The steps to wipe your drives and devices vary across manufacturers. The manufacturer of your drive or device will have guidance on their website. We’ve listed some resources below.
Now that you have removed the ransomware from affected drives and devices, it is safe to connect them to your backups and restore your information. Remember the guidance in Step 5; only restore information from a backup if you are confident that it is free from ransomware. The ASD's ACSC’s guidance on backups includes information on restoring your information.
Report the incident to the ASD's ACSC through ReportCyber. Submitting a report helps to disrupt cybercrime operations and make Australia the most secure place to connect online. Include the information you recorded in Step 1.
Additional reporting responsibilities for businesses
If you’re a business, depending on the severity of the ransomware compromise, you may have to notify your customers of the attack.
If your business holds sensitive information (such as financial or personally identifiable information), or is part of a government supply chain, you may also need to report the incident to regulators.
If you think you need to make a report, consult with the Office of the Australian Information Commissioner or seek legal or government support.
Prevent future attacks
Take some time to consider how your device was infected with ransomware so you can prevent the same thing from happening again. The ASD's ACSC has published advice to help you protect yourself against ransomware attacks. This advice outlines precautions you can take to reduce the impact of ransomware attacks or prevent them from happening in the first place.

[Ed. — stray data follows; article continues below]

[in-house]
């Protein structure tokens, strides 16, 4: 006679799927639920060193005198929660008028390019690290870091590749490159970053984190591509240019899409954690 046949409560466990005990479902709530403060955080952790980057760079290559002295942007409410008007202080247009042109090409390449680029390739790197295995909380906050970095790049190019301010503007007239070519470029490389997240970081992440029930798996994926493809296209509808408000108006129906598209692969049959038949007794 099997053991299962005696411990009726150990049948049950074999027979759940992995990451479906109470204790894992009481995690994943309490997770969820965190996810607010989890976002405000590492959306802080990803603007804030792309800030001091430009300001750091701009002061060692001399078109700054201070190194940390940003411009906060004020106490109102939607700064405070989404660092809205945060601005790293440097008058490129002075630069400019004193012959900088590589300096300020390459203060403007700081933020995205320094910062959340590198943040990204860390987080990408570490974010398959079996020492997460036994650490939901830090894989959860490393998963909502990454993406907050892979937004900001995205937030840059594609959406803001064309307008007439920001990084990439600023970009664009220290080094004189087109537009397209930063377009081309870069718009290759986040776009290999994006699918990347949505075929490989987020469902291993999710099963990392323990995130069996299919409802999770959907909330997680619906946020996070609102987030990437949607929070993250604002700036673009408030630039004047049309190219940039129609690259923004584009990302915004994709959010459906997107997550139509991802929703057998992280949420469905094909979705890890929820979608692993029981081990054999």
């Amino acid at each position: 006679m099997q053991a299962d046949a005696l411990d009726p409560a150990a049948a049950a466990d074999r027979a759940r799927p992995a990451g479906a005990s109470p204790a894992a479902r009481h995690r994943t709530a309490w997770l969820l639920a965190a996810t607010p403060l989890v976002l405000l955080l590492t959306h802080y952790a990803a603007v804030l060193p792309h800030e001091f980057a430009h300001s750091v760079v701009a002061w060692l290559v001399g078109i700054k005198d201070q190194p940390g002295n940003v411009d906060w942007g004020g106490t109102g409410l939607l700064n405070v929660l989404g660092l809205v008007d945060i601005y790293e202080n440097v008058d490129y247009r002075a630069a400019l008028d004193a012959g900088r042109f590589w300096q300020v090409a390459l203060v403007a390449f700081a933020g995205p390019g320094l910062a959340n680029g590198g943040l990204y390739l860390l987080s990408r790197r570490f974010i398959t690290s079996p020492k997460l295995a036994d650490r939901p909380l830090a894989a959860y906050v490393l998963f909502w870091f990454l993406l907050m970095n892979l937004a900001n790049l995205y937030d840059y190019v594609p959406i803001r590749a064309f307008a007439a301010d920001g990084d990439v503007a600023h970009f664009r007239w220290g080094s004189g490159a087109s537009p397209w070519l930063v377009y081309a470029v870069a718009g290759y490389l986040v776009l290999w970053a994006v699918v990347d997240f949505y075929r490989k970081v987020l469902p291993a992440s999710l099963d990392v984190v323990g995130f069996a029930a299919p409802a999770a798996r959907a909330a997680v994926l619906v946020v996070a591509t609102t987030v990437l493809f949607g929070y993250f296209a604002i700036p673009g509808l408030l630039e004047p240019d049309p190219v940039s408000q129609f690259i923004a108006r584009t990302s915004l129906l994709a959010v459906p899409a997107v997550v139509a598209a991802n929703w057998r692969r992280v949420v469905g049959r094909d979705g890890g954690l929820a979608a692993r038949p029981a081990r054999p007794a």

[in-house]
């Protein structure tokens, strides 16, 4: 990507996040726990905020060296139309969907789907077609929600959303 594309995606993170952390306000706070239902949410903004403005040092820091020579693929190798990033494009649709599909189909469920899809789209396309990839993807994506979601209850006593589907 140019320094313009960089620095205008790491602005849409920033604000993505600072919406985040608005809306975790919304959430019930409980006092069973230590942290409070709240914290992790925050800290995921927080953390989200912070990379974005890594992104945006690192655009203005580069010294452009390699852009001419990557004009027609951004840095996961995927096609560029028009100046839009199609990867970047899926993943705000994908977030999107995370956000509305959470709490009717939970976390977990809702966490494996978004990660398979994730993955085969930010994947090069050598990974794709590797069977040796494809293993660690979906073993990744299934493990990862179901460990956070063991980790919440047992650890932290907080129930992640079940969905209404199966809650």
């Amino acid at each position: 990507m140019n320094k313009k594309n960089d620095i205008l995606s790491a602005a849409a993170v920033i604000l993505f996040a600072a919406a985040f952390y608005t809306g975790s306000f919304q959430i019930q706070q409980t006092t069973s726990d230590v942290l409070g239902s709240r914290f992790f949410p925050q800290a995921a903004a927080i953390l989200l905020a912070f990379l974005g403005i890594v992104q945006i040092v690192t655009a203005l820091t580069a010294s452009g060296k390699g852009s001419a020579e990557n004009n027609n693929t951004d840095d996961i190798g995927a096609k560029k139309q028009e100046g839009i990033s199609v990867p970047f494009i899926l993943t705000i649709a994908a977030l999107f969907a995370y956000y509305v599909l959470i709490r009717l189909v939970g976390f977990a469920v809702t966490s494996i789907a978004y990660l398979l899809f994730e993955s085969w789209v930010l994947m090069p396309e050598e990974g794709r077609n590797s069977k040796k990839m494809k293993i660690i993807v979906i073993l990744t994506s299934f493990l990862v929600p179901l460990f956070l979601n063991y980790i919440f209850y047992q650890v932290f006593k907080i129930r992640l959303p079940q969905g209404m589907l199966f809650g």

Who should I contact?
ASD's ACSC ReportCyber
Report cybercrimes, security incidents and abuse through ReportCyber. Your report helps to disrupt crime operations and makes Australia more secure. If your money and/or identity is at risk, also notify the relevant services below.
National Anti-Scam Centre - Scamwatch
Report malware incidents to National Anti-Scam Centre - Scamwatch. Your report helps to warn people about current threats and disrupt them where possible. You’ll need to provide details of the malware, such as how it occurred and any losses you suffered.
Your financial institution
Contact your bank or credit union immediately if you’ve lost money in a malware attack. They may be able to close your account or stop a transaction. Make sure you call them using their official phone number.
The compromised website or product owner
If the malware came from a compromised website or product, report the incident to its owner. This will help protect others from harm. Make sure you report it through an official email or phone number.
Contact the Services Australia Scams and Identity Helpdesk. They provide support if you’ve sent personal details or money to someone pretending to be from a government service.
Contact IDCARE if your personal information is at risk from a data breach. They’re a national identity and cyber support service for individuals and organisations.
Australian Taxation Office
Contact the ATO if someone has stolen your personal or business identity. You must report all tax-related security issues to the ATO.